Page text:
A display picture is the first image people will see when they interact with your business on Social Media. It’s commonly a logo or brand mark for your company and should fit in both a square and circle form. For more information on the best display picture check out our guide here: Instagram, Facebook, LinkedIn Display Picture Sizes and Tips 2020.


A handle is your username on social media. When people want to tag you in a post or link to your profile, they use your handle. Commonly a handle is your business name and sometimes your industry or location attached to the end.

For example:

A cafe called “The Warm Kitchen” might use one of the following handles:

For more information check out our guide on: How to create a good social media handle in 2020.

Cover photo

A cover photo is a heading image that visitors see on many social media platforms when they visit your page. Ideally your cover photo should be interesting and on-brand, and also give your audience some more information about business. Some examples of cover photos are:

  • For a cafe - a photo of the inside of the cafe
  • For a sports team - a photo of the team
  • For a real estate agent - a photo of a recent sale.

For more information on how to create the best cover photo see your guide on: How to create the best cover photo for Facebook, Twitter & LinkedIn in 2020.

About Section

The final key bit of social media architecture is an about section. This is a basic overview of your company and should explain what you do to anyone who visits your social media page. A great way to develop an informative about section is to say out loud your response if someone asks you in an elevator “what does your company do?” - this is known as an elevator pitch. You’ll only have a maximum of 30 seconds before the doors open to convey this information and it will give you a pretty good idea of what should go in your about section on social media as well.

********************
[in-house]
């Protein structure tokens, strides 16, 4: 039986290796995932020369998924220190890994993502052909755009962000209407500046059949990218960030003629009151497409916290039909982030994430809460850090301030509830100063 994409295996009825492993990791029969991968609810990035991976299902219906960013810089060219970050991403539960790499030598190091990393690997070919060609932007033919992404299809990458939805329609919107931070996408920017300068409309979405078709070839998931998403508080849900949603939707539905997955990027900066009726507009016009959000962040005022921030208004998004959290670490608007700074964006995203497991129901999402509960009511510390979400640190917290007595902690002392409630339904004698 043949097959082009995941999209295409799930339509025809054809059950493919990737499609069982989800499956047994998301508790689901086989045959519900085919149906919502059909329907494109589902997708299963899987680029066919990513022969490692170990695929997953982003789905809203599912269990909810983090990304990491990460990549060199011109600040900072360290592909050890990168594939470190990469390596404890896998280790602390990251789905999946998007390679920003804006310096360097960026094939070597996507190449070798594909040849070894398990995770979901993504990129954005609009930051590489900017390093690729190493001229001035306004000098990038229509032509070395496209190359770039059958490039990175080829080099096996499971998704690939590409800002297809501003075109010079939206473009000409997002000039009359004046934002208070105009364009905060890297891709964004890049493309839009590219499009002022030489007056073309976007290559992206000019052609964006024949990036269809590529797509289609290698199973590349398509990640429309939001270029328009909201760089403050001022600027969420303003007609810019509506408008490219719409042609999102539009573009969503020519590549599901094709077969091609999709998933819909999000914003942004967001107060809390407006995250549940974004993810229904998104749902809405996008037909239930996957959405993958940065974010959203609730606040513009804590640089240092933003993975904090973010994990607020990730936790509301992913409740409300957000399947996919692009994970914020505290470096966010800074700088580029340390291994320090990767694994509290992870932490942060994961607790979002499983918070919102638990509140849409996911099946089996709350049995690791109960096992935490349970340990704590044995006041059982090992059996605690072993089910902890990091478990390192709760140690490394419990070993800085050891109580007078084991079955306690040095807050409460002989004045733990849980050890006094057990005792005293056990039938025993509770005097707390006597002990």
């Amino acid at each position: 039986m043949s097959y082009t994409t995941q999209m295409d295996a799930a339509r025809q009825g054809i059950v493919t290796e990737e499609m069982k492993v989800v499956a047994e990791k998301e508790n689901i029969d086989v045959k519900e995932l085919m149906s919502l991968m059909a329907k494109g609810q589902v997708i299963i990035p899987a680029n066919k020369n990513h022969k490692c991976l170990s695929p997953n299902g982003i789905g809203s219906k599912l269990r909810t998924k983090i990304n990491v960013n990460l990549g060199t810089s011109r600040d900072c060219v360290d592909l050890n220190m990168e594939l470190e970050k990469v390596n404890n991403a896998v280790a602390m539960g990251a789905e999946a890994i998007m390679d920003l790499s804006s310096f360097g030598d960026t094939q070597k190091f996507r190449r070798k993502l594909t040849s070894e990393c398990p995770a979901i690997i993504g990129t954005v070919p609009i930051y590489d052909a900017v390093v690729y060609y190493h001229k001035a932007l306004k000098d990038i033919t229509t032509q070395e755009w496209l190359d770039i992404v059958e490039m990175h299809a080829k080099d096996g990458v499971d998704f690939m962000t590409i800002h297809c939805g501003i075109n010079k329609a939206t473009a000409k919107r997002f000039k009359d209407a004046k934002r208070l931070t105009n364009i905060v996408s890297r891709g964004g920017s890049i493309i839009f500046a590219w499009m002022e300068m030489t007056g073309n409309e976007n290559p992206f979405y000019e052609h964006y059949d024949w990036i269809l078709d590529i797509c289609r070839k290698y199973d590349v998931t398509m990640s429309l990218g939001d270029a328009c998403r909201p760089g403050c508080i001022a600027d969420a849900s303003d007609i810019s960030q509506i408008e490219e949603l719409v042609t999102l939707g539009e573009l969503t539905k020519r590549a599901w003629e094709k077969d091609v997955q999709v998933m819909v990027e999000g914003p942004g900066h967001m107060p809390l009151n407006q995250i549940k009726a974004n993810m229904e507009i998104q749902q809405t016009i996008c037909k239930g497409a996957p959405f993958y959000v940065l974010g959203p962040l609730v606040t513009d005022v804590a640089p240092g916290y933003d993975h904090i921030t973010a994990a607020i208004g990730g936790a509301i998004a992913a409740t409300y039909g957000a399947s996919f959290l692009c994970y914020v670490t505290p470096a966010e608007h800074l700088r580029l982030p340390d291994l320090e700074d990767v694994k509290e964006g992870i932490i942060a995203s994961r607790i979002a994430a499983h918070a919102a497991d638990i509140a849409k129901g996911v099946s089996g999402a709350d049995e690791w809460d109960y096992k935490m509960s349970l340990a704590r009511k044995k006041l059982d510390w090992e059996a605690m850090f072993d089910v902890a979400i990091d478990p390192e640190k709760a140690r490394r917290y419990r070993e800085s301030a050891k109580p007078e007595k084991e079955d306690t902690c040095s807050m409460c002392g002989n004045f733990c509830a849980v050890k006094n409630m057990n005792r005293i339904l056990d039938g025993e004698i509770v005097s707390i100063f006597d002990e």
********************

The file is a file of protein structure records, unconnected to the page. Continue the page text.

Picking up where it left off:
Target Audience

Once your social media architecture is set up, you want to move on to defining your target audience, which will influence the content you’ll be creating and posting. This should be fairly similar to the target audience of your general business practice. If you’re a cafe, it’s likely to be people in the local area. If you’re a real estate agent, it will probably be people who are in the market to buy and sell houses.

Once you’ve identified your audience, write it down so you can always refer back to it and to make sure your content is tailored to this audience.

Content Plan

The next step is to develop a content plan. This is often the part where most people fall over and give up, but we’ll give you some tips to make this as easy and as non time-consuming as possible.

Content Pillars

The first part of the content plan is to work out your “content pillars”. Content pillars is a fancy name for groups of content that you’ll be posting on your social media. It’s best practice to have around 3-4 content pillars for your accounts. Some examples of content pillars include the following:

  • Product images
  • Team images
  • Special Offers
  • Tips
  • Re-shared content